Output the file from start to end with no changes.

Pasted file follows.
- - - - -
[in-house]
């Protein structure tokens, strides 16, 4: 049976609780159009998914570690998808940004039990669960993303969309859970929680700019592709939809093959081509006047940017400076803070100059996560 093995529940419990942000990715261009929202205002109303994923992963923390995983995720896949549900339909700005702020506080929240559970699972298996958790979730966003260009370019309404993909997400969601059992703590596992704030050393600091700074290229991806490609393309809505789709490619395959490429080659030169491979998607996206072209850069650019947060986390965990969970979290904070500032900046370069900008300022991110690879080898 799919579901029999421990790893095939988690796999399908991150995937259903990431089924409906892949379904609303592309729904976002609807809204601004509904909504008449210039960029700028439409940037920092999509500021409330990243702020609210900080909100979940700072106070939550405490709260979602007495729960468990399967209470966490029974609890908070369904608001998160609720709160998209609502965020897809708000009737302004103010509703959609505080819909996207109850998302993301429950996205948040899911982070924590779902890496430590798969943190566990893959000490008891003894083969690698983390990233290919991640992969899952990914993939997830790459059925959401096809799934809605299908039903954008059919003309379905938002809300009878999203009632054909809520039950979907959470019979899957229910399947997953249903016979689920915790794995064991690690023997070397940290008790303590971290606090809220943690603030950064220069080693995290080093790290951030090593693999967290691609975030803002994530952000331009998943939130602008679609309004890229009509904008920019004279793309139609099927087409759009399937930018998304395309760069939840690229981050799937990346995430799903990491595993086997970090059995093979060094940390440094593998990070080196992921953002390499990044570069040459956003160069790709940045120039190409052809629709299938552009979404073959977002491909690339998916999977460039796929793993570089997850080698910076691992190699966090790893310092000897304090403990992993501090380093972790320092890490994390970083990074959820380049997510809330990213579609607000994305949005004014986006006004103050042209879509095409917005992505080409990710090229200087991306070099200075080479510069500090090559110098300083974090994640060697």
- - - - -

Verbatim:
[in-house]
């Protein structure tokens, strides 16, 4: 049976609780159009998914570690998808940004039990669960993303969309859970929680700019592709939809093959081509006047940017400076803070100059996560 093995529940419990942000990715261009929202205002109303994923992963923390995983995720896949549900339909700005702020506080929240559970699972298996958790979730966003260009370019309404993909997400969601059992703590596992704030050393600091700074290229991806490609393309809505789709490619395959490429080659030169491979998607996206072209850069650019947060986390965990969970979290904070500032900046370069900008300022991110690879080898 799919579901029999421990790893095939988690796999399908991150995937259903990431089924409906892949379904609303592309729904976002609807809204601004509904909504008449210039960029700028439409940037920092999509500021409330990243702020609210900080909100979940700072106070939550405490709260979602007495729960468990399967209470966490029974609890908070369904608001998160609720709160998209609502965020897809708000009737302004103010509703959609505080819909996207109850998302993301429950996205948040899911982070924590779902890496430590798969943190566990893959000490008891003894083969690698983390990233290919991640992969899952990914993939997830790459059925959401096809799934809605299908039903954008059919003309379905938002809300009878999203009632054909809520039950979907959470019979899957229910399947997953249903016979689920915790794995064991690690023997070397940290008790303590971290606090809220943690603030950064220069080693995290080093790290951030090593693999967290691609975030803002994530952000331009998943939130602008679609309004890229009509904008920019004279793309139609099927087409759009399937930018998304395309760069939840690229981050799937990346995430799903990491595993086997970090059995093979060094940390440094593998990070080196992921953002390499990044570069040459956003160069790709940045120039190409052809629709299938552009979404073959977002491909690339998916999977460039796929793993570089997850080698910076691992190699966090790893310092000897304090403990992993501090380093972790320092890490994390970083990074959820380049997510809330990213579609607000994305949005004014986006006004103050042209879509095409917005992505080409990710090229200087991306070099200075080479510069500090090559110098300083974090994640060697």